Why I say the whole protest sham is unreasonable is this -
High is not an absolute term. It's relative. Hence, when the media sensationalizes the high levels of pesticides in the cola, the first question taht should have been asked is - How high is high? But I see nobody asking this very common-sensical question. I guess this is beacuse nobdy is interested in the right answers. The only issue at hand is tahta MNC is brought to the knes and let's kick the living air out of it.
Reactonism, Frustration, Inferiority complex - each one seems to have his own ulterior motive.

The article below by the very respected Gurcharan Das in TOI should put things in perspective (for those who are interested in the controversy on its scientific merit) -

Truly, we are a wondrous land! In a country where two thirds of the children are undernourished, where 70% of the people cannot access safe sanitation and 65 infants die out of a thousand born, we are seriously debating the pesticide levels in a product that is probably the safest in the world from a pesticide perspective.

Sadly, the controversy has created a scare in a nation which has among the lowest pesticide residues in its food chain. Indian diets contain roughly 18% of acceptable daily intake levels of pesticide versus western diets which have 40-50%, according to international experts.

The reason is that our diets are extensively vegetarian; and meat inherently has higher pesticide levels via the grains ingested by animals in the food chain. If we are seriously concerned with pesticides in Indian diets, we ought to begin with tea.

According to European norms (EU), tea contains 187,300 times the pesticide than water used in colas. If hypothetically our colas had exceeded allowable levels by 30 times, I could still drink 6,200 glasses of cola and I would have less pesticide in my body than a cup of tea.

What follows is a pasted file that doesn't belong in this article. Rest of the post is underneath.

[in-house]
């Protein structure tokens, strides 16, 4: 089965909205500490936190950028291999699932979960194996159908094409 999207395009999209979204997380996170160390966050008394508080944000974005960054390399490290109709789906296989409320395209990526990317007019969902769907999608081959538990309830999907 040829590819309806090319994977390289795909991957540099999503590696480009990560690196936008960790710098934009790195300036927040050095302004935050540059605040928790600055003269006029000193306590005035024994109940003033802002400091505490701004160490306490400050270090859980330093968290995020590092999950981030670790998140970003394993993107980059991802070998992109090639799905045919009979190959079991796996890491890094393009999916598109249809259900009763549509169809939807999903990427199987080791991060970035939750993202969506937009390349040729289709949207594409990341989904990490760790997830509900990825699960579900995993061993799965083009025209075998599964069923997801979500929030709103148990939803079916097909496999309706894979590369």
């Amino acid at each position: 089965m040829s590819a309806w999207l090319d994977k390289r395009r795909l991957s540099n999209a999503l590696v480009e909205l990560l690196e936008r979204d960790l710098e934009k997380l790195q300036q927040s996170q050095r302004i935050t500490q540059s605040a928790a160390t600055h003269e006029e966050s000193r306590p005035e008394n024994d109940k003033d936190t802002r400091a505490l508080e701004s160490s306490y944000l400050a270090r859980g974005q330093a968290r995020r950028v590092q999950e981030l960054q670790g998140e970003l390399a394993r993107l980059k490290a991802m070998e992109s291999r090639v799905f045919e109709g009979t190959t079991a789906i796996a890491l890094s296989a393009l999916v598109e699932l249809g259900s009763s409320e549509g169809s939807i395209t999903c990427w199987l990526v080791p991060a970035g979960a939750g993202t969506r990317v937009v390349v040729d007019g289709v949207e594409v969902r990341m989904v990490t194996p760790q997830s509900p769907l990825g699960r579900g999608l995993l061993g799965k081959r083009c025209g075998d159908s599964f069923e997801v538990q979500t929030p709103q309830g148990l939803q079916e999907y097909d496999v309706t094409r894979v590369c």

The same goes for other foods. EU norms allow apples to have 154,120 times the pesticide than water; bananas to have 95,220 times; milk 7,140 times. So, soft drinks are among the safest products we consume from the pesticide perspective.

This doesn't mean that our other foods are not safe. Nor is our food chain polluted — an unfortunate impression created by the media. It means that we do not live in an ideal world free of pests and pesticides.

I am generally a critic of our government, but in this case I give it credit. It has fixed water standards which are equal to the highest norms in the world.

Since water in soft drinks conforms to these norms, it is probably safer to drink a Pepsi in Kerala than in Kentucky. The government is also now working on sugar norms and testing a protocol for finished soft drinks.

In the end, governments understand that multinational companies have to maintain high standards because they have too much to lose. News travels quickly and a disaster in one country can harm a company's image and sales around the world.

Hence, the Indian government wants to do its own tests. The last time around government data showed six times lower pesticide levels than CSE's tests. Our state politicians have fallen into a trap.

They think that by banning colas they have won cheap votes. People, however, will soon realise that they have been taken for a ride. Already, the people of Kerala are questioning, how can you ban colas and allow the sale of liquor and cigarettes?